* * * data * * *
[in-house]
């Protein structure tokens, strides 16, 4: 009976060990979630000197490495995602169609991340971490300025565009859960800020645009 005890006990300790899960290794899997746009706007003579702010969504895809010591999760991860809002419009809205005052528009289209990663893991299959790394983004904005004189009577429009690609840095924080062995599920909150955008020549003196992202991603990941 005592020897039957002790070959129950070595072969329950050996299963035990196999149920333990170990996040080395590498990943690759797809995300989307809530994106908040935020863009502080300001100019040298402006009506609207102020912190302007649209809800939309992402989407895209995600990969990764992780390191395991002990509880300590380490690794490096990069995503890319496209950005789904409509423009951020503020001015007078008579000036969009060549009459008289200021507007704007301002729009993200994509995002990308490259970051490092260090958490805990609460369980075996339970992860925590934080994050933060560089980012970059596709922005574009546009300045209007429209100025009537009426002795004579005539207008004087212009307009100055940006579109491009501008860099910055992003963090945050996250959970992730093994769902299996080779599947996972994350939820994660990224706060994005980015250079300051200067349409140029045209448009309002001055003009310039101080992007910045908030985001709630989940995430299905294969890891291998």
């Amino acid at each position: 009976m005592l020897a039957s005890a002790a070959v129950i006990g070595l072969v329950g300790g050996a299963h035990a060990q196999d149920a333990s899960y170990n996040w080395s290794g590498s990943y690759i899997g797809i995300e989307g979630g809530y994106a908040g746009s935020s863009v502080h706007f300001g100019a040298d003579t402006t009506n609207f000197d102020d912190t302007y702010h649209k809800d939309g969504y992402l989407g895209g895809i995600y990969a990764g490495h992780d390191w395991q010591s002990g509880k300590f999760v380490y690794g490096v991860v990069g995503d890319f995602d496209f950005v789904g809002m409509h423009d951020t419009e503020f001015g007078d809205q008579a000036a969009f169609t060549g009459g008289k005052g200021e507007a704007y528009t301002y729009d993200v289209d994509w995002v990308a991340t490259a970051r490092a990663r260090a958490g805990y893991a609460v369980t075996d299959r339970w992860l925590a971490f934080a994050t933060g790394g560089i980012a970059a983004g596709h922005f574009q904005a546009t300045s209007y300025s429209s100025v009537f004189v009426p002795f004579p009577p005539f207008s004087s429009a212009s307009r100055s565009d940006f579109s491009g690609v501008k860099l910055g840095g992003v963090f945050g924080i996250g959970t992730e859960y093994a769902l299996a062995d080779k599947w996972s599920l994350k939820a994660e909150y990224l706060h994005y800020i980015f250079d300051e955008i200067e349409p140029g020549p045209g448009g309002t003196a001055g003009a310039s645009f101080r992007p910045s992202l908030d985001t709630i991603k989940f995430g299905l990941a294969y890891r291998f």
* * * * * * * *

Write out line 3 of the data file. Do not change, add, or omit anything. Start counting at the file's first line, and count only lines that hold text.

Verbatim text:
């Amino acid at each position: 009976m005592l020897a039957s005890a002790a070959v129950i006990g070595l072969v329950g300790g050996a299963h035990a060990q196999d149920a333990s899960y170990n996040w080395s290794g590498s990943y690759i899997g797809i995300e989307g979630g809530y994106a908040g746009s935020s863009v502080h706007f300001g100019a040298d003579t402006t009506n609207f000197d102020d912190t302007y702010h649209k809800d939309g969504y992402l989407g895209g895809i995600y990969a990764g490495h992780d390191w395991q010591s002990g509880k300590f999760v380490y690794g490096v991860v990069g995503d890319f995602d496209f950005v789904g809002m409509h423009d951020t419009e503020f001015g007078d809205q008579a000036a969009f169609t060549g009459g008289k005052g200021e507007a704007y528009t301002y729009d993200v289209d994509w995002v990308a991340t490259a970051r490092a990663r260090a958490g805990y893991a609460v369980t075996d299959r339970w992860l925590a971490f934080a994050t933060g790394g560089i980012a970059a983004g596709h922005f574009q904005a546009t300045s209007y300025s429209s100025v009537f004189v009426p002795f004579p009577p005539f207008s004087s429009a212009s307009r100055s565009d940006f579109s491009g690609v501008k860099l910055g840095g992003v963090f945050g924080i996250g959970t992730e859960y093994a769902l299996a062995d080779k599947w996972s599920l994350k939820a994660e909150y990224l706060h994005y800020i980015f250079d300051e955008i200067e349409p140029g020549p045209g448009g309002t003196a001055g003009a310039s645009f101080r992007p910045s992202l908030d985001t709630i991603k989940f995430g299905l990941a294969y890891r291998f």